Excerpts from the Winter 1967 issue of the The Sugarbeet Grower
Acreage Allotments Removed for 1967
Production of beet sugar in 1965 and again in 1966, years in which government acreage controls were in effect, failed by a considerable margin to reach statutory quota levels of 3,025,000 tons.
Removal of proportionate shares for the 1967 crop by the Department of Agriculture are intended to make possible certain shifts in production and, hopefully, to enable to industry to produce beet sugar in such volume that inventory levels by January 1, 1968 will be restored to 82 to 90% range recommended by congress in 1965.
Sugar Information Purchases TV Time “For the first time in its 13-year history as an advertiser, Sugar Information, Inc., is sponsoring television advertising. About two-thirds of Sugar Information’s $1,000,000 budget will be used for a TV effort which begins September 13 on CBS-TV’s Walter Cronkite news show. The network purchase is for 26 minutes, one minute every other week, during the next year. Sugar Information also launched a new ad series in Life Magazine, beginning August 19.”
1965 Beet Crop In U.S. Valued at $244 Million by USDA “The Agricultural Department reports that the value of the 1965 Sugarbeet crop was $244.7 million, compared with $275.6 the year before. “The USDA pointed out that this value did not include government payments to growers, which in 1964 totaled $51.9 million. The payments averaged $2.20 a ton of beets. Preliminary figures indicate 1965 crop payments averaged about $2.27 a ton or total of about $47.5 million. “Last year’s sugar cane crop, grown in Louisiana and Florida, was estimated at $100 million compared with $99 million in 1964.
‘They’ve Been Pretty Good to Us’ / By Phil Mills, Jr. — “Derek Cantrell has lived near Buhl, Idaho, for 49 years. And for 30 of those years, he’s been raising sugar-beets and competing with his neighbors for top yields and high sugar levels.
“ ‘They’ve been good to us,’ he points out. ‘Sugarbeets are a pretty stable crop in this area.’
“The decision to raise sugarbeets was based on market stability. It also gave Cantrell, who farms in partnership with his son, Rick, a chance to ‘specialize in sugarbeet production.’ Cantrell grows about 250 acres of sugarbeets each year, in addition to 70 acres of malt barley, commercial pinto beans for seed and winter and spring wheat. “Although sugarbeets have been good to Cantrell, he knows his success didn’t happen by accident. ‘It takes tender, loving care,’ he explains. ‘You have to get involved with each crop you raise.’ . . .
“Cantrell’s sugar level ranges from 15.5 to 17 percent. His average is about 16.4 percent. Yields vary by field. He has an annual goal of between 22 and 25 tons per acre. ‘You’ll lose tonnage going for high sugar. But, I figure you can give up two tons of yield for the sugar,’ he adds.”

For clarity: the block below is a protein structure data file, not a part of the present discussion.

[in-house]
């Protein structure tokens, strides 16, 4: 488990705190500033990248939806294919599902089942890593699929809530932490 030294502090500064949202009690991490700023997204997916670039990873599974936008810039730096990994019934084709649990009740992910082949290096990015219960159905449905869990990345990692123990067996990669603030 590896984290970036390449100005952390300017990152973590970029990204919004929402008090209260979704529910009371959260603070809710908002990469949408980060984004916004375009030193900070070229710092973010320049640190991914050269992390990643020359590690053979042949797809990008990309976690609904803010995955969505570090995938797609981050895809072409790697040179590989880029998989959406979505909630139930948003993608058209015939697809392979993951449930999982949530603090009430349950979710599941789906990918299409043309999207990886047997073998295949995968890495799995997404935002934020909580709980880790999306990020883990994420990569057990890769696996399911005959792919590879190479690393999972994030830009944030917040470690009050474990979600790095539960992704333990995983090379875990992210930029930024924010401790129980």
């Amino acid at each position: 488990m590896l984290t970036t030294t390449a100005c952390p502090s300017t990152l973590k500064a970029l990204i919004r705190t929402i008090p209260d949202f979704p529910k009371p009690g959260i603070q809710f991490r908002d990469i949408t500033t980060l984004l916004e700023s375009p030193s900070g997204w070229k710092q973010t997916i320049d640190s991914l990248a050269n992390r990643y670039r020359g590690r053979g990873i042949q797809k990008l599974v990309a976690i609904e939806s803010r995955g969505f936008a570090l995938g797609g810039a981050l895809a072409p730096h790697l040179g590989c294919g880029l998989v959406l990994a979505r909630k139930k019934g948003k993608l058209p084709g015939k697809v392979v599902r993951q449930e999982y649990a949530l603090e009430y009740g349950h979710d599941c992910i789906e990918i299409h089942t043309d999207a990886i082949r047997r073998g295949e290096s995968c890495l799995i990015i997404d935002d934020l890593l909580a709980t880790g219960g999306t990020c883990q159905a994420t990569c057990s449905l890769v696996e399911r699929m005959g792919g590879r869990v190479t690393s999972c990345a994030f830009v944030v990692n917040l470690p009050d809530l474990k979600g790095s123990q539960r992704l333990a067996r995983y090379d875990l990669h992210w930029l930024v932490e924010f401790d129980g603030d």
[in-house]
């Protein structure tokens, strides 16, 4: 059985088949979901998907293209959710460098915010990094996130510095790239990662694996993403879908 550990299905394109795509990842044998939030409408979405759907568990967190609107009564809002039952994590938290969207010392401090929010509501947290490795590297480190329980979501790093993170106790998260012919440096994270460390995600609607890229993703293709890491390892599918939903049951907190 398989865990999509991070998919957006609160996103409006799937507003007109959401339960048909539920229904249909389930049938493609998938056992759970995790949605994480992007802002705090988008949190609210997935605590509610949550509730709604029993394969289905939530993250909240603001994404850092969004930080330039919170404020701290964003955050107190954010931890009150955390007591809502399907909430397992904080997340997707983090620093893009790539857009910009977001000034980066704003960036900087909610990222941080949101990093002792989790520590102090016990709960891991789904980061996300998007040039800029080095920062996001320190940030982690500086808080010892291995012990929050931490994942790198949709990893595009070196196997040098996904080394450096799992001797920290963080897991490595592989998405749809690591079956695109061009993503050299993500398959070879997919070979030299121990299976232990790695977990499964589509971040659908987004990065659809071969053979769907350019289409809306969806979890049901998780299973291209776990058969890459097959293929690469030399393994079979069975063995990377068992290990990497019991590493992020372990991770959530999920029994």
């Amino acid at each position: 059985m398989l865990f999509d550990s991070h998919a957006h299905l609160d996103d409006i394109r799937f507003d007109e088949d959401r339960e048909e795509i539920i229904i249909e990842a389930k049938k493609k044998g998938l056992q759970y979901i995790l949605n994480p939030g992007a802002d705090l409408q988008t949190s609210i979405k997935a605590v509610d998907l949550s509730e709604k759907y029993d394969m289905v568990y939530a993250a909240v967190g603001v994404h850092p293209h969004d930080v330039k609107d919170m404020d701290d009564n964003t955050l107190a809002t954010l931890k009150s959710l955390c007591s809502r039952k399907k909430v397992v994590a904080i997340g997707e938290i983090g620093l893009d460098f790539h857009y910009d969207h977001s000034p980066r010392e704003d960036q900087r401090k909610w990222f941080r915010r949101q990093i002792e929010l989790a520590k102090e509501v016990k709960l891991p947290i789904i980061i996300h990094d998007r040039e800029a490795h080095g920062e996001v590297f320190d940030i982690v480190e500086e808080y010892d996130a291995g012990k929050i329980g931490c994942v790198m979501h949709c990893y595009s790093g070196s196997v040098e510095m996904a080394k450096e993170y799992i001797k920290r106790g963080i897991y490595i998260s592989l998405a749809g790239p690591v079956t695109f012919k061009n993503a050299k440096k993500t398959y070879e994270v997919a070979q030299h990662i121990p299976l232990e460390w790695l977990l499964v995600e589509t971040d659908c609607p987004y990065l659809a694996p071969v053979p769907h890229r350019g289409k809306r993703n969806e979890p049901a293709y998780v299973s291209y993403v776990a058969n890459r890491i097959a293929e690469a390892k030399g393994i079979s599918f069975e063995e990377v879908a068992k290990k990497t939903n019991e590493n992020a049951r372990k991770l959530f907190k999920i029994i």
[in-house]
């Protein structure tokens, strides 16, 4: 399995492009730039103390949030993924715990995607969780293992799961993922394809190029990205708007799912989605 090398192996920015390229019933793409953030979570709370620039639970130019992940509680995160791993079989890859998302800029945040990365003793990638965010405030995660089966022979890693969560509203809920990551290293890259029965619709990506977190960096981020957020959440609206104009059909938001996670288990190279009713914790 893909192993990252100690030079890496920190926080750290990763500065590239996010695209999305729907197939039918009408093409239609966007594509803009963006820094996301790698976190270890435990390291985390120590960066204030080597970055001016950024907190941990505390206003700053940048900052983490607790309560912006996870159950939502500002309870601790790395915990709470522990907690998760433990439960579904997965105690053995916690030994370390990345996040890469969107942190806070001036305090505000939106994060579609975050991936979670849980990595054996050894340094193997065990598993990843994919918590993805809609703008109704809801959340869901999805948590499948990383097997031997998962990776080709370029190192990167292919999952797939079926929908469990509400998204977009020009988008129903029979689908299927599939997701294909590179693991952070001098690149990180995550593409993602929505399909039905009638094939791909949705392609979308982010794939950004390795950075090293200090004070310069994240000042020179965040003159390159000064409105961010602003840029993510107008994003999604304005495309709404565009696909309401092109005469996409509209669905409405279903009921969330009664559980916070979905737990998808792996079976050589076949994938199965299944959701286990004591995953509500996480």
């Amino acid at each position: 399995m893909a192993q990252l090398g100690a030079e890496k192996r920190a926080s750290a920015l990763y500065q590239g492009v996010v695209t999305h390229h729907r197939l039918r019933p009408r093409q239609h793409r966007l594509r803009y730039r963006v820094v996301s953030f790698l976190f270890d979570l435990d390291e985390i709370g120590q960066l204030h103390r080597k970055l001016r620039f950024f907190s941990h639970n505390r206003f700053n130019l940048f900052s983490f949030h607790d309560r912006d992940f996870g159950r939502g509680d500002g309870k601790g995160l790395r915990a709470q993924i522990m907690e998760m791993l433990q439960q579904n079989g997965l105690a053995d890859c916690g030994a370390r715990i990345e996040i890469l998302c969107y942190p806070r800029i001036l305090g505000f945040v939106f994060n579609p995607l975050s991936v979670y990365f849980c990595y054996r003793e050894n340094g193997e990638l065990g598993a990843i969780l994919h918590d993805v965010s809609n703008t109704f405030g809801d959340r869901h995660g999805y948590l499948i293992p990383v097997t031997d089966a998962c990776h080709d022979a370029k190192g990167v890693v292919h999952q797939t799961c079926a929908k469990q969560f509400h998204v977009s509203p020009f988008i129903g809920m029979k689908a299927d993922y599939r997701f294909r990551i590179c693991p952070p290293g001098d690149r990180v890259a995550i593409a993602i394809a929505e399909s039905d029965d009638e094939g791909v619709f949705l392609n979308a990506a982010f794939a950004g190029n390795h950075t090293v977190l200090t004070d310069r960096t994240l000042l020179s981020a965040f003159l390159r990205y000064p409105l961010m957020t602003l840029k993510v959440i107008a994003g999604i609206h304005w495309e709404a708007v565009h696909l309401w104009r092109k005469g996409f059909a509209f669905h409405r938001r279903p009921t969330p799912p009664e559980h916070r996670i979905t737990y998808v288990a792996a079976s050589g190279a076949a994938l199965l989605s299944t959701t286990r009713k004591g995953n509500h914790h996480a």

Minnesotan Larry McNamara Takes Over as President of American Sugarbeet Growers / By Jim Jones — “Today’s farmers — and certainly sugarbeet growers — cannot afford to be isolated from the rest of the legislative or economic world as far as Larry McNamara, recently elected president of the American Sugarbeet Growers Association, is concerned.
“ ‘Our business today is not totally on the farm,’ he be-lieves. ‘We also need to know there are people directing our future, and rather than allowing someone to dic-tate to you, you should have some input to that.’
“The association’s new president has been operating a farm south of Bird Island, Minn., since 1954 when we returned home from army service in Korea. He’s been growing beets since 1968 and now plants 500 acres for Southern Minnesota Sugar Cooperative as part of an extensive farming operation that produces corn, soybeans, wheat and certified seed.
Ron Hayes Named President, CEO at American Crystal “Ron Hayes has been elected president and chief executive officer at American Crystal Sugar Company, following the resignation of Charles Shamel.
“Hayes joined Crystal in 1982 as vice president of operations and was promoted to senior vice president of agriculture and operations in 1985. During his four years at Crystal, Hayes has worked with the cooperative’s factories to improve overall efficiency so that Crystal produces more sugar per day and at a lower cost. . . . “Before he joined Crystal, Hayes worked for the General Foods Corporation for 22 years. He spent seven years in research, held management positions in manufacturing for 12 years, and spent three years at the company’s corporate office.” Read our entire issue and back issues. Click here.
Editor’s Note: One of our regular offerings in The Sugarbeet Grower is the “30 Years Ago” page, featuring highlights from the issue that was published 30 years prior to the current issue of this magazine. As the schedule in 1985 did not include a November or December issue, we opted to reach back even further into our archives this month — back a half century, in fact, to 1965. The short article excerpts on this page come from The Sugarbeet Grower’s Winter 1965 issue.
Industry Leaders Testify Before Senate, House Ag Committees -- “Calling the nation’s sugar program effective at promoting price stability while operating at no cost to taxpayers, U.S. sugar producers urged Congress to renew the program when it and other farm programs expire at the end of the year. . . . Excerpts from the testimony delivered to Congress by representatives of the domestic sugar industry highlight some of the issues over which there has been controversy . . . .
“Raw Sugar Prices Lower, More Stable: ‘The price of sugar has actually averaged less during the three years the program has been in operation than it averaged for the two years just prior to its enactment. The program also has resulted in stable sugar prices. . . .’ / Gerald Shannon, President, Minn-Dak Farmers Cooperative